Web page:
Sir Andrew Ffoulkes? Surely not, with his gentle blue eyes, which were looking so tenderly and longingly after little Suzanne, who was being led away from the pleasant TETE-A-TETE by her stern mother. Marguerite watched him across the room, as he finally turned away with a sigh, and seemed to stand, aimless and lonely, now that Suzanne's dainty little figure had disappeared in the crowd.
She watched him as he strolled towards the doorway, which led to a small boudoir beyond, then paused and leaned against the framework of it, looking still anxiously all round him.
Marguerite contrived for the moment to evade her present attentive cavalier, and she skirted the fashionable crowd, drawing nearer to the doorway, against which Sir Andrew was leaning. Why she wished to get closer to him, she could not have said: perhaps she was impelled by an all-powerful fatality, which so often seems to rule the destinies of men.
Suddenly she stopped: her very heart seemed to stand still, her eyes, large and excited, flashed for a moment towards that doorway, then as quickly were turned away again. Sir Andrew Ffoulkes was still in the same listless position by the door, but Marguerite had distinctly seen that Lord Hastings—a young buck, a friend of her husband's and one of the Prince's set—had, as he quickly brushed past him, slipped something into his hand.
For one moment longer—oh! it was the merest flash—Marguerite paused: the next she had, with admirably played unconcern, resumed her walk across the room—but this time more quickly towards that doorway whence Sir Andrew had now disappeared.
All this, from the moment that Marguerite had caught sight of Sir Andrew leaning against the doorway, until she followed him into the little boudoir beyond, had occurred in less than a minute. Fate is usually swift when she deals a blow.
Now Lady Blakeney had suddenly ceased to exist. It was Marguerite St. Just who was there only: Marguerite St. Just who had passed her childhood, her early youth, in the protecting arms of her brother Armand. She had forgotten everything else—her rank, her dignity, her secret enthusiasms—everything save that Armand stood in peril of his life, and that there, not twenty feet away from her, in the small boudoir which was quite deserted, in the very hands of Sir Andrew Ffoulkes, might be the talisman which would save her brother's life.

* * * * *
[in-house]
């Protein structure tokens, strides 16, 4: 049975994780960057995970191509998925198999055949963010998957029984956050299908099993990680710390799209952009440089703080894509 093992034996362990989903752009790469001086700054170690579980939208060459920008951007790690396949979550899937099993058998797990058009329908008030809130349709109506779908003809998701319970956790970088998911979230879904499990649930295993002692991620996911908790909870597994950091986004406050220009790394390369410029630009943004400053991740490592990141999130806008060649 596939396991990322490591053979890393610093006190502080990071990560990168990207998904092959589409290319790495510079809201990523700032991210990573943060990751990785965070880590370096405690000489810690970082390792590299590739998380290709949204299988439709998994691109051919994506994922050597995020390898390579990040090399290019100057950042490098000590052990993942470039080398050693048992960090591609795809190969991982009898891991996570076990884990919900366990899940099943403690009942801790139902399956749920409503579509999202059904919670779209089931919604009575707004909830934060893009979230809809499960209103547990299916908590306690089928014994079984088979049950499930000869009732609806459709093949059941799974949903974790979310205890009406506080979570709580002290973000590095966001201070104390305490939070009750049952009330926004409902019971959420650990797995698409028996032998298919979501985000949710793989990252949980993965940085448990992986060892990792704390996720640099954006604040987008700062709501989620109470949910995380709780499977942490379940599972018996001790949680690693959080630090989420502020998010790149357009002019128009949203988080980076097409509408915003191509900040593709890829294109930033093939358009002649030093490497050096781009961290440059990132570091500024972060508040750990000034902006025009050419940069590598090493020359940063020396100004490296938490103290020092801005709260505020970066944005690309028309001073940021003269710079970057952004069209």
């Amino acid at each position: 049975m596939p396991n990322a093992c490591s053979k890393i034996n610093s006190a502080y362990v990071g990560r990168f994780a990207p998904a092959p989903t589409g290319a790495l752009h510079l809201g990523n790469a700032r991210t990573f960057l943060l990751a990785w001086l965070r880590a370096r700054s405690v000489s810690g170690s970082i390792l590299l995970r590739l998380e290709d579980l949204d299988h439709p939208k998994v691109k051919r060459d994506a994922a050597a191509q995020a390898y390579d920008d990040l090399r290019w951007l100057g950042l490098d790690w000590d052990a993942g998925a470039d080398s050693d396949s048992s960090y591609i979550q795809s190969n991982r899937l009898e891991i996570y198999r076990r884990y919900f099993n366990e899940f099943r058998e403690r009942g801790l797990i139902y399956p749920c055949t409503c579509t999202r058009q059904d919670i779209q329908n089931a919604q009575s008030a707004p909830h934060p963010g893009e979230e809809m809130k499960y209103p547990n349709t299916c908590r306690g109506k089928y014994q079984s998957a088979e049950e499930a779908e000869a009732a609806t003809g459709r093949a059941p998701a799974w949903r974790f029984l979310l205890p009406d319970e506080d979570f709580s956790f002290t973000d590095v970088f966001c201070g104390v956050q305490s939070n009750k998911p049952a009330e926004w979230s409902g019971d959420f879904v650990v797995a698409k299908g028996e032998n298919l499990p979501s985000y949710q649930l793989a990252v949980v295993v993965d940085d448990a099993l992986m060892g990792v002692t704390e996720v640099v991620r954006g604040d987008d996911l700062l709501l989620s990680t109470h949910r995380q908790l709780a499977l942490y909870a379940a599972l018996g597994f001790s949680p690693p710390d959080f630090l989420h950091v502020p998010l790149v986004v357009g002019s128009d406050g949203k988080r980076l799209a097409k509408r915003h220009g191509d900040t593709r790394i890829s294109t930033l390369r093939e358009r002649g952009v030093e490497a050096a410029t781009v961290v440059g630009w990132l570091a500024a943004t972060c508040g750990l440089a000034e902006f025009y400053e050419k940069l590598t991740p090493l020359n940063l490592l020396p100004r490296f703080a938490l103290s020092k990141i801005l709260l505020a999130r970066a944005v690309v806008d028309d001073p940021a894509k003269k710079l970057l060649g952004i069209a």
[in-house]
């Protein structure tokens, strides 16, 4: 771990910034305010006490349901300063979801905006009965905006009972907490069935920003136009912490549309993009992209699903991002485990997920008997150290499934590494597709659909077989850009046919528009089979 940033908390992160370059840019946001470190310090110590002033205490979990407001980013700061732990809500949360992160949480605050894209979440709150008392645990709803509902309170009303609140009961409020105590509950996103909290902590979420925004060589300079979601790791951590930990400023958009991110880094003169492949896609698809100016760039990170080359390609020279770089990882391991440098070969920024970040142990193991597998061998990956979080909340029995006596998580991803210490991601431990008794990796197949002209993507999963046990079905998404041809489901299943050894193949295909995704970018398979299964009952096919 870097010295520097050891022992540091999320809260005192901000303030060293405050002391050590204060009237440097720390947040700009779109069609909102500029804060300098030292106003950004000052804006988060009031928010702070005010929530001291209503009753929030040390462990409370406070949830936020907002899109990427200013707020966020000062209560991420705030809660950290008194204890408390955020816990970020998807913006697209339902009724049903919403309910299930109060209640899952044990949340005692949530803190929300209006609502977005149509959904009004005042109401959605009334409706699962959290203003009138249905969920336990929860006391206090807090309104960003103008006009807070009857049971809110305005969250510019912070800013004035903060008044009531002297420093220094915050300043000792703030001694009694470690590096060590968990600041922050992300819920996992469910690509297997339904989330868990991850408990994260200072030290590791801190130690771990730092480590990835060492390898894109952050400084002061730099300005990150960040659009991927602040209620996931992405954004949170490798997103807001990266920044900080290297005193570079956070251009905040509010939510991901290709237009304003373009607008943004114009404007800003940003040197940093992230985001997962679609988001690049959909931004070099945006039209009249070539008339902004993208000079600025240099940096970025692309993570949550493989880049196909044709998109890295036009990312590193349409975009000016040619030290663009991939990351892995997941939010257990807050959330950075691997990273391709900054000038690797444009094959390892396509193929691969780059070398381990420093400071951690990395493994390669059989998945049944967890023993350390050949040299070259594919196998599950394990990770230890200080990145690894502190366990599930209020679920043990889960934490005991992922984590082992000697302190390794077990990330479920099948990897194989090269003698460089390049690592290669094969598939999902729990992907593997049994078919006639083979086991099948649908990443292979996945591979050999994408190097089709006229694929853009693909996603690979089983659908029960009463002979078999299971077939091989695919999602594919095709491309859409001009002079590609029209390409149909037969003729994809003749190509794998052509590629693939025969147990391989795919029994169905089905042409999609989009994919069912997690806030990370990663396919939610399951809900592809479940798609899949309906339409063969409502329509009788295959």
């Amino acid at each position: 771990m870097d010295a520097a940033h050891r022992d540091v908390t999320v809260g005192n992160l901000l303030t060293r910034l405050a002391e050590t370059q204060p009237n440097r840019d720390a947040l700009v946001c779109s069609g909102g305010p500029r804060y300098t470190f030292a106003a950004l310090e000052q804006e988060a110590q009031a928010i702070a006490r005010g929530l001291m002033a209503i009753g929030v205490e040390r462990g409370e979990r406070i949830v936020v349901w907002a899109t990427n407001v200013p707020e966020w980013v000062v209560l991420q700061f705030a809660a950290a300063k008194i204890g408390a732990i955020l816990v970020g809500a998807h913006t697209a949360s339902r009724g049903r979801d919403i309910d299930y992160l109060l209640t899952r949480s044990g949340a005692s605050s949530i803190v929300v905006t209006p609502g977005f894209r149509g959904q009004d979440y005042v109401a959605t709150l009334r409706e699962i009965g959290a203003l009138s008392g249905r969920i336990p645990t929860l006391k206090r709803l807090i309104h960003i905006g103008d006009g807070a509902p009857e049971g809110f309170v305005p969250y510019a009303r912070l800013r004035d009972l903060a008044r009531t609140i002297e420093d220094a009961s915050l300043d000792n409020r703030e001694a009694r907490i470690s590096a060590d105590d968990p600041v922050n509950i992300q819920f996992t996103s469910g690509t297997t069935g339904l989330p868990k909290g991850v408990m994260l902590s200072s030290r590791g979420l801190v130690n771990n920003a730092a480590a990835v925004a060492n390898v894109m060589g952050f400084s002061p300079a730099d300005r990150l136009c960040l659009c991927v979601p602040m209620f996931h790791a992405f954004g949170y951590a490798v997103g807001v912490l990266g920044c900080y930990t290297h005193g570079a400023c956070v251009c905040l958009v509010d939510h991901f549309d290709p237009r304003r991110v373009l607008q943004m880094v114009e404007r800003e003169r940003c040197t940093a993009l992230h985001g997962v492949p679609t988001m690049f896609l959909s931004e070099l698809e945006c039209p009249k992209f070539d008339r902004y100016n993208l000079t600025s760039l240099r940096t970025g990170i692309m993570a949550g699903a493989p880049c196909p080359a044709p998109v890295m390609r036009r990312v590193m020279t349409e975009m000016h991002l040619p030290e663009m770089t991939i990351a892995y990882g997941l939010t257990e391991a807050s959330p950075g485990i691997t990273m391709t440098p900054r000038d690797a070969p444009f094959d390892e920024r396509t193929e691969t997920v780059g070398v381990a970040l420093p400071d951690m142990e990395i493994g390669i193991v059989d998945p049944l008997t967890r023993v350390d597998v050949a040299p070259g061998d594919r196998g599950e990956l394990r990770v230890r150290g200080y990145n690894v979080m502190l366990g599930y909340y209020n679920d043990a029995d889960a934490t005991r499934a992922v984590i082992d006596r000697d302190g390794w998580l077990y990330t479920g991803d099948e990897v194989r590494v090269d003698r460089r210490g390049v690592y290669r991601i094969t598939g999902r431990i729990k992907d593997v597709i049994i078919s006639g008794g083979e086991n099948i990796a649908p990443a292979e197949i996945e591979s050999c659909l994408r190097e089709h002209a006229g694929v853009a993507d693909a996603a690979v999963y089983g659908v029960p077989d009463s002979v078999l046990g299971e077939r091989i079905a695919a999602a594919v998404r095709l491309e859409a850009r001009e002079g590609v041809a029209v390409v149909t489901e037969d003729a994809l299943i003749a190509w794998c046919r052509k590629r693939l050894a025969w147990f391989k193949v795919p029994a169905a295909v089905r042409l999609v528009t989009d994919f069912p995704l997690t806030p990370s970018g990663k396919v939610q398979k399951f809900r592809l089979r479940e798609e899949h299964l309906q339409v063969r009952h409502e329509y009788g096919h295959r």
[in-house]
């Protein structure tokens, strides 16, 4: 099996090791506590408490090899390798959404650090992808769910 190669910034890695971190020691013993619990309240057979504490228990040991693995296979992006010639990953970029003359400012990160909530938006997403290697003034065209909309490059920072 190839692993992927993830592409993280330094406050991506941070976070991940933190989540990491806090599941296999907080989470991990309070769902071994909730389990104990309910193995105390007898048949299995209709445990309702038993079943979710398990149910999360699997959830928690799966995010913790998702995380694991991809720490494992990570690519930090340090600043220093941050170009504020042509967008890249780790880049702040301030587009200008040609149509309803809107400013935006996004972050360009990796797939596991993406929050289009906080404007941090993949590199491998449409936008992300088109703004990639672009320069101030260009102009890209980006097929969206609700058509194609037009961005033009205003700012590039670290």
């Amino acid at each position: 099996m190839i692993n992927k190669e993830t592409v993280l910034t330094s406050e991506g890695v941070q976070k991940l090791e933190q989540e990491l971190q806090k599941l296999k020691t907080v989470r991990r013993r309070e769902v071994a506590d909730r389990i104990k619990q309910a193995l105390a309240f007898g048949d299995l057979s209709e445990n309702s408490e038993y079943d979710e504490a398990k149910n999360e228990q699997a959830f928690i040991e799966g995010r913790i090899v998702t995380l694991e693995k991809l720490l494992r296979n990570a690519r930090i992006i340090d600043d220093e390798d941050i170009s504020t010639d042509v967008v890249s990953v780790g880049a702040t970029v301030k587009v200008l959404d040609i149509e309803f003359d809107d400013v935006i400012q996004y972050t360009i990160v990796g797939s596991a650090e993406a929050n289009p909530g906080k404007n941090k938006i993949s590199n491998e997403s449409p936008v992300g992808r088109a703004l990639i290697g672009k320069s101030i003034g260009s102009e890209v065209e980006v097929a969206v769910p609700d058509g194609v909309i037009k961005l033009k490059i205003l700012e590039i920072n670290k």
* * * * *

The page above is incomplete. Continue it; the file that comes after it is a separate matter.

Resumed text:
Barely another thirty seconds had elapsed between the moment when Lord Hastings slipped the mysterious "something" into Sir Andrew's hand, and the one when she, in her turn, reached the deserted boudoir. Sir Andrew was standing with his back to her and close to a table upon which stood a massive silver candelabra. A slip of paper was in his hand, and he was in the very act of perusing its contents.
Unperceived, her soft clinging robe making not the slightest sound upon the heavy carpet, not daring to breathe until she had accomplished her purpose, Marguerite slipped close behind him… . At that moment he looked round and saw her; she uttered a groan, passed her hand across her forehead, and murmured faintly:
"The heat in the room was terrible … I felt so faint … Ah! … "
She tottered almost as if she would fall, and Sir Andrew, quickly recovering himself, and crumpling in his hand the tiny note he had been reading, was only apparently, just in time to support her.
"You are ill, Lady Blakeney?" he asked with much concern, "Let me … "
"No, no, nothing—" she interrupted quickly. "A chair—quick."
She sank into a chair close to the table, and throwing back her head, closing her eyes.
"There!" she murmured, still faintly; "the giddiness is passing off… . Do not heed me, Sir Andrew; I assure you I already feel better."
At moments like these there is no doubt—and psychologists actually assert it—that there is in us a sense which has absolutely nothing to do with the other five: it is not that we see, it is not that we hear or touch, yet we seem to do all three at once. Marguerite sat there with her eyes apparently closed. Sir Andrew was immediately behind her, and on her right was the table with the five-armed candelabra upon it. Before her mental vision there was absolutely nothing but Armand's face. Armand, whose life was in the most imminent danger, and who seemed to be looking at her from a background upon which were dimly painted the seething crowd of Paris, the bare walls of the Tribunal of Public Safety, with Foucquier-Tinville, the Public Prosecutor, demanding Armand's life in the name of the people of France, and the lurid guillotine with its stained knife waiting for another victim … Armand! …
For one moment there was dead silence in the little boudoir. Beyond, from the brilliant ball-room, the sweet notes of the gavotte, the frou-frou of rich dresses, the talk and laughter of a large and merry crowd, came as a strange, weird accompaniment to the drama which was being enacted here. Sir Andrew had not uttered another word. Then it was that that extra sense became potent in Marguerite Blakeney. She could not see, for her two eyes were closed, she could not hear, for the noise from the ball-room drowned the soft rustle of that momentous scrap of paper; nevertheless she knew-as if she had both seen and heard—that Sir Andrew was even now holding the paper to the flame of one of the candles.
At the exact moment that it began to catch fire, she opened her eyes, raised her hand and, with two dainty fingers, had taken the burning scrap of paper from the young man's hand. Then she blew out the flame, and held the paper to her nostril with perfect unconcern.